Accessibility Is A Must — Both For New Adopters and Existing Implementations
As lecture capture and other online tools continue to prove their worth in supporting the educational experience, more and more academic institutions are today taking what often began as small pilot projects and rolling them out across whole departments, schools, and campuses.
Now as academic administrators consider those technologies in the light of the NAD’s suits against Harvard and MIT, the lesson shouldn’t be to avoid new tools or to drag their heels in addressing new opportunities; rather, it should be to make comprehensive support for future accessibility needs a standard part of the assessment of any pilot project or expanded rollout.
For schools and universities new to lecture capture or with relatively small implementations, this might be as simple as adding your standard technology accessibility review process to any new product or contract review (and if you haven’t already, ensuring that Section 508-compliant captioning is specifically called out as a mandatory feature).
For institutions where lecture capture and other online learning tools have already been embraced, meanwhile, a greater effort may be required. After all, Harvard and MIT did offer captions in their lecture videos — but as the NAD case specifically states, the poor quality of the captions provided (often due in large part to inaccurate machine-based transcription) rendered the videos “confusing and sometimes completely unintelligible.”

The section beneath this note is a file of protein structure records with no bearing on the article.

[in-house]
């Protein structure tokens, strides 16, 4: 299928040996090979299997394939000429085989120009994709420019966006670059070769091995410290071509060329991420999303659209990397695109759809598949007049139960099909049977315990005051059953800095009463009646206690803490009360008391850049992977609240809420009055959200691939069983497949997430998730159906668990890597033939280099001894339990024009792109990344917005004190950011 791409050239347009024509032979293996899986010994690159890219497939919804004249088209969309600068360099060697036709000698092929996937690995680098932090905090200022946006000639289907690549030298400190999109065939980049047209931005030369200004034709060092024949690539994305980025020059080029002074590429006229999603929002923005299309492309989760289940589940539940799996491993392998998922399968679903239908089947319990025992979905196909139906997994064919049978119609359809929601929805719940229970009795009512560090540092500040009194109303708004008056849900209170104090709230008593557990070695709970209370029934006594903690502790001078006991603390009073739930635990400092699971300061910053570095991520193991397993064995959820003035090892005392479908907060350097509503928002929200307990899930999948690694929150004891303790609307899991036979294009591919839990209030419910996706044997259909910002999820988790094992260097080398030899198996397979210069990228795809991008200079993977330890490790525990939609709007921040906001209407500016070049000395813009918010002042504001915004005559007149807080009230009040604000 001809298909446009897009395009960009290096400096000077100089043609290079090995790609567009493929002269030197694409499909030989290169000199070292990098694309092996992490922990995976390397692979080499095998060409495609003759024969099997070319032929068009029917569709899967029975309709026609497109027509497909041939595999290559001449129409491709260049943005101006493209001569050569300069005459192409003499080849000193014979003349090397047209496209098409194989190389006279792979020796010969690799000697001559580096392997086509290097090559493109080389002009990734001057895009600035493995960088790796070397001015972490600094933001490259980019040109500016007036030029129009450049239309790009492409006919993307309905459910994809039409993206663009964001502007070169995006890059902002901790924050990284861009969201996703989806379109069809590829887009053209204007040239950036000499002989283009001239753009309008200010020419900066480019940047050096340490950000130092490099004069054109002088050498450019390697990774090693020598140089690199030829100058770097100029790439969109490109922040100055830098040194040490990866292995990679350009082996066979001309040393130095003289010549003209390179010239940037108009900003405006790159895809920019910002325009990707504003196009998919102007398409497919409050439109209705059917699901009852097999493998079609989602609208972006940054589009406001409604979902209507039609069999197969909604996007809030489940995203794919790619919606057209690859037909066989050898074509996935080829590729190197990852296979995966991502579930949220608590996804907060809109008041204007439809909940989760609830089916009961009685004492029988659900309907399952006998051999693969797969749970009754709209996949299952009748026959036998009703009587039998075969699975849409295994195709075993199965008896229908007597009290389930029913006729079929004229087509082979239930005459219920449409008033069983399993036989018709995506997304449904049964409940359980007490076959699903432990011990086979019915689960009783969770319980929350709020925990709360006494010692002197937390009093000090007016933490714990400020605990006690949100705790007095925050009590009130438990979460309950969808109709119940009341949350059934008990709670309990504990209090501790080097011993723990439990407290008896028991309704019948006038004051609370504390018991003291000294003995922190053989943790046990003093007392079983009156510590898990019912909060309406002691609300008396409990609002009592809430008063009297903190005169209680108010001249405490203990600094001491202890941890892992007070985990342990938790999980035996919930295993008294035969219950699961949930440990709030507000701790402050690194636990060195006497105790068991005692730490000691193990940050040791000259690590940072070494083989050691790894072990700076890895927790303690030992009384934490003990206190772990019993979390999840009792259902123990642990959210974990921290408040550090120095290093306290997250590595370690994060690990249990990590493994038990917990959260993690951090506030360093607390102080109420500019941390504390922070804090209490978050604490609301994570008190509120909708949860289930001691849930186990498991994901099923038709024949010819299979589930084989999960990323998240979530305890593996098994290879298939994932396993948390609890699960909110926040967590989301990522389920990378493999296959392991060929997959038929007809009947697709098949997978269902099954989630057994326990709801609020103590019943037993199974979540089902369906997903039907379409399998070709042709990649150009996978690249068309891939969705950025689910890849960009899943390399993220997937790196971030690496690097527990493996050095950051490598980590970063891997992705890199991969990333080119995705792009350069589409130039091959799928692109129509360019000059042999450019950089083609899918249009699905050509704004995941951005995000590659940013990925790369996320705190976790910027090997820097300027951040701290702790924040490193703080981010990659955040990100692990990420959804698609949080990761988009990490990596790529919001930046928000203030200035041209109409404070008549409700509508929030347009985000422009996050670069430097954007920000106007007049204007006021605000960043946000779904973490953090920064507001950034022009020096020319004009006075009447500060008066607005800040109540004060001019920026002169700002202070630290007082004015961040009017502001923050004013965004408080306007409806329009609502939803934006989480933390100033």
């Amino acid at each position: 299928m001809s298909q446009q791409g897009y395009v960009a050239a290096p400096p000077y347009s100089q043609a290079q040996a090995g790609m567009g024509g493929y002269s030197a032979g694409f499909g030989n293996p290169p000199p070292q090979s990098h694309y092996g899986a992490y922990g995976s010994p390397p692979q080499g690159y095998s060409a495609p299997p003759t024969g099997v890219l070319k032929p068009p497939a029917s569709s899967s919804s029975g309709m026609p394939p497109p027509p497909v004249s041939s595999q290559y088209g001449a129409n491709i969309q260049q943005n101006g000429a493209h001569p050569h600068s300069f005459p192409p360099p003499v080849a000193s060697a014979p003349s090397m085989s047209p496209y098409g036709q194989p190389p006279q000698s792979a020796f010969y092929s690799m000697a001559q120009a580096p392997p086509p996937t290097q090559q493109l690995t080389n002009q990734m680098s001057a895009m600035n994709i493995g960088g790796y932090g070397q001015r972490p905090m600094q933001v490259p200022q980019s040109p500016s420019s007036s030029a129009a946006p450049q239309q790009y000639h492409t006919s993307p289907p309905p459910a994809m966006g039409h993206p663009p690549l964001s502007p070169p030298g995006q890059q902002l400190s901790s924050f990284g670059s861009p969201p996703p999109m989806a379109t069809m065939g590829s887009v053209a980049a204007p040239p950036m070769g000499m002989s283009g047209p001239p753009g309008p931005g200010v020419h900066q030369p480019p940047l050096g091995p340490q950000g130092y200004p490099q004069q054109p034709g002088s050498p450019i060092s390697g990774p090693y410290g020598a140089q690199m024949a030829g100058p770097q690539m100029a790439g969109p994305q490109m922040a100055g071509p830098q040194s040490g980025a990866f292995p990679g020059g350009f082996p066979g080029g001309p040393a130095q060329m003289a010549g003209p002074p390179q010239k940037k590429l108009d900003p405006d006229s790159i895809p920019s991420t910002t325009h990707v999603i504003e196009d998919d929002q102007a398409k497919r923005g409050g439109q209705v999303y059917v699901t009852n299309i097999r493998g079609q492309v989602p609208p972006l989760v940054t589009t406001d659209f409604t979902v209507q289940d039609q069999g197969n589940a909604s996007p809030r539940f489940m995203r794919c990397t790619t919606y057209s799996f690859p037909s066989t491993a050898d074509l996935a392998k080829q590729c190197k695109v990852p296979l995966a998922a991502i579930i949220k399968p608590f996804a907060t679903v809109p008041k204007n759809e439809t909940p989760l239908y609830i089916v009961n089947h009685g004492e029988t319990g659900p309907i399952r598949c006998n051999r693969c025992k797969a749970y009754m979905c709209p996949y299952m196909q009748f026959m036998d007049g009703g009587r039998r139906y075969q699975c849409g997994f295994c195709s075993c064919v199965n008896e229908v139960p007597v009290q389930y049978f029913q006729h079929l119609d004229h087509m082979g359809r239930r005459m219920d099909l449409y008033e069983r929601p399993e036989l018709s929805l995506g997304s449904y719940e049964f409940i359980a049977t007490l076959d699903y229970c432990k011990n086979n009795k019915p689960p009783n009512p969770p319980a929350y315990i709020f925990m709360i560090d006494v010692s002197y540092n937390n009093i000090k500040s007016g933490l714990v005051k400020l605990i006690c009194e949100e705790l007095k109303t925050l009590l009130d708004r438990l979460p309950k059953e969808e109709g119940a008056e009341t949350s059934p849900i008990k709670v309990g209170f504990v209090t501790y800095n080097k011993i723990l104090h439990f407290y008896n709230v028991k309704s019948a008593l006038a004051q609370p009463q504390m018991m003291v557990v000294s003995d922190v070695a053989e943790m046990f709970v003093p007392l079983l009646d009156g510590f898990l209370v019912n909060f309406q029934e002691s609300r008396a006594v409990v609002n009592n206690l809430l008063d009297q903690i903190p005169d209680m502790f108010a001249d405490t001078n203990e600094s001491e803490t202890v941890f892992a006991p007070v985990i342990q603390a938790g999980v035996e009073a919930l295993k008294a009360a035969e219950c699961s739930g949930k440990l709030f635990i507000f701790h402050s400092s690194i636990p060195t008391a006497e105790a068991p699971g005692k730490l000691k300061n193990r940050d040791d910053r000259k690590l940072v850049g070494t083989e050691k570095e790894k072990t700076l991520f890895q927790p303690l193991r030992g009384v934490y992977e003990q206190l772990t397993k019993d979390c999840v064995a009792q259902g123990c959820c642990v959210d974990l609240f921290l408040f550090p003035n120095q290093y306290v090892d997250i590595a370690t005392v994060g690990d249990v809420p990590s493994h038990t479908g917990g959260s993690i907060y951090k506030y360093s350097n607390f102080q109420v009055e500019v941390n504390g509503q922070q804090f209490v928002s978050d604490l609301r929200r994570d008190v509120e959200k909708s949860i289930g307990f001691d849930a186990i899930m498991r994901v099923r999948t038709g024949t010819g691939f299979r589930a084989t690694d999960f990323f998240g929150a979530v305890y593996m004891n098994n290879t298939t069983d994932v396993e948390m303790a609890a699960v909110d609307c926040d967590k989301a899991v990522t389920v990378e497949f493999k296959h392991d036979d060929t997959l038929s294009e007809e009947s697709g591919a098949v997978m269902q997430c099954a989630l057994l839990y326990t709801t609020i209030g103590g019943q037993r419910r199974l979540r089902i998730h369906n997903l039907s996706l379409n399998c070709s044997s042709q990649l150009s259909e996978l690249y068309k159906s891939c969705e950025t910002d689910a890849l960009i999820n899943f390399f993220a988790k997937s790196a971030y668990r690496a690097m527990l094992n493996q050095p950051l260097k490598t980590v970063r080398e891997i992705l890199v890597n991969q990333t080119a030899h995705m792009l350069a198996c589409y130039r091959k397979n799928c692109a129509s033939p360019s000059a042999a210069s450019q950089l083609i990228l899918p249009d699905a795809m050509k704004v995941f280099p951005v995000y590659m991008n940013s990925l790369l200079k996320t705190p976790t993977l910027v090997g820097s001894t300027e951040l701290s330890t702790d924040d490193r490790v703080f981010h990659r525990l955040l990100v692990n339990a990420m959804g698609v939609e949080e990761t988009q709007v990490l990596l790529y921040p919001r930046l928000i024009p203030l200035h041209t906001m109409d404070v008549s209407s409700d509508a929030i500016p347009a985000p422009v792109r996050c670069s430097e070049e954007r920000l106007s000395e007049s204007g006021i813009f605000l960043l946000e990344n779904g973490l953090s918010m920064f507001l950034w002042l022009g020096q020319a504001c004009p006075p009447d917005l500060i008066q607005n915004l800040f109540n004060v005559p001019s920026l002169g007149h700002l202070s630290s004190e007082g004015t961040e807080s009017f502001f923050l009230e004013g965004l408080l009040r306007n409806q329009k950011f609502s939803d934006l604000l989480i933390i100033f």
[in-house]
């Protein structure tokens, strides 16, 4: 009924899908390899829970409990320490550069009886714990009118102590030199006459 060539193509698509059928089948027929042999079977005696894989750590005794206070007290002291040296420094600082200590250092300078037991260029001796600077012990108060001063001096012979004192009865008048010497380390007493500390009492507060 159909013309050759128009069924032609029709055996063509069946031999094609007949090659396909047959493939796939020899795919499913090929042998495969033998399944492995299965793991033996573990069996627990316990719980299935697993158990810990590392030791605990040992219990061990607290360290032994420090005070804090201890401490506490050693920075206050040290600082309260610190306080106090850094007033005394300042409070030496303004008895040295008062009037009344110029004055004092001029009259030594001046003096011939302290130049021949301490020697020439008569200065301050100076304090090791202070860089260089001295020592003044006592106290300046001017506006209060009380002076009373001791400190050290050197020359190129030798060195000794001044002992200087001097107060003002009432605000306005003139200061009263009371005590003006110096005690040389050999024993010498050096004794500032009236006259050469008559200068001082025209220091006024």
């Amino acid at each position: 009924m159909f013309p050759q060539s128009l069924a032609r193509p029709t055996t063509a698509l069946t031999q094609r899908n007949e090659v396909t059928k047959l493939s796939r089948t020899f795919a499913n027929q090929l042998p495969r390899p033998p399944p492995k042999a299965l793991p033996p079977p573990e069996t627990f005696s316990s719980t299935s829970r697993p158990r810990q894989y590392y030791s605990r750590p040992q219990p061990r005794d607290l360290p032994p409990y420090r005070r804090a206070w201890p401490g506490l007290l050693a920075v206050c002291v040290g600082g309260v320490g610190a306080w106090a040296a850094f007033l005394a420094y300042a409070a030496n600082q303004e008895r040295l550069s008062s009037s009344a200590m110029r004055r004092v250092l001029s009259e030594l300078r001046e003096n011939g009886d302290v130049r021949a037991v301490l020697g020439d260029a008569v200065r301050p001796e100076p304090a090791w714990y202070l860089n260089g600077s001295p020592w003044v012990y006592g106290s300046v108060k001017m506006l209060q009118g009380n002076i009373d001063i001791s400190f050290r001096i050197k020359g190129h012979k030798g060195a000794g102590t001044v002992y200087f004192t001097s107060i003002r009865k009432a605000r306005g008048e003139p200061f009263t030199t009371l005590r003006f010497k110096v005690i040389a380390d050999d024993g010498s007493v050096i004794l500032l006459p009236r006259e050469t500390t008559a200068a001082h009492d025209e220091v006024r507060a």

Especially for those where online learning tools may have been homegrown or assembled from other technologies — now is clearly the time to review your system’s ability to support accessibility in general and captioning in particular. As Harvard & MIT have now found, even well-regarded systems may not be comprehensive enough to support true accessibility.
How Panopto Supports Captioning
Panopto fully supports ADA Section 508-compliant captioning.
Captioning management is a part of the general settings for every video, and ordering new captions for any video can be done with just two clicks of a mouse. Panopto also enables users to upload existing captions as well. For a detailed look at how Panopto supports captioning services, check out our Support site.
For viewers, captions on Panopto are simple. Those watching a captioned video on our interactive web-based player can follow along just by clicking the “Captions” tab on the in-video navigation.
Importantly, for all those videos you may want to share publicly on a webpage — Panopto’s embedded video player also fully supports captioning. As you’ll see in the example below, viewers can simply click the closed-captioning “CC” icon to toggle captions on and off.
Make Sure Your Captions Are Compliant
Although the cases brought forward by the NAD concern only Harvard and MIT today, forward-thinking organizations should take steps to recognize potential future implications. US-based schools and universities should be paying keen attention as this case progresses — as well should other institutions that both utilize video and receive some federal funding, including many non-profits, non-US schools with US partnerships, and even some corporate training practitioners.
This article was originally published on Panopto’s blog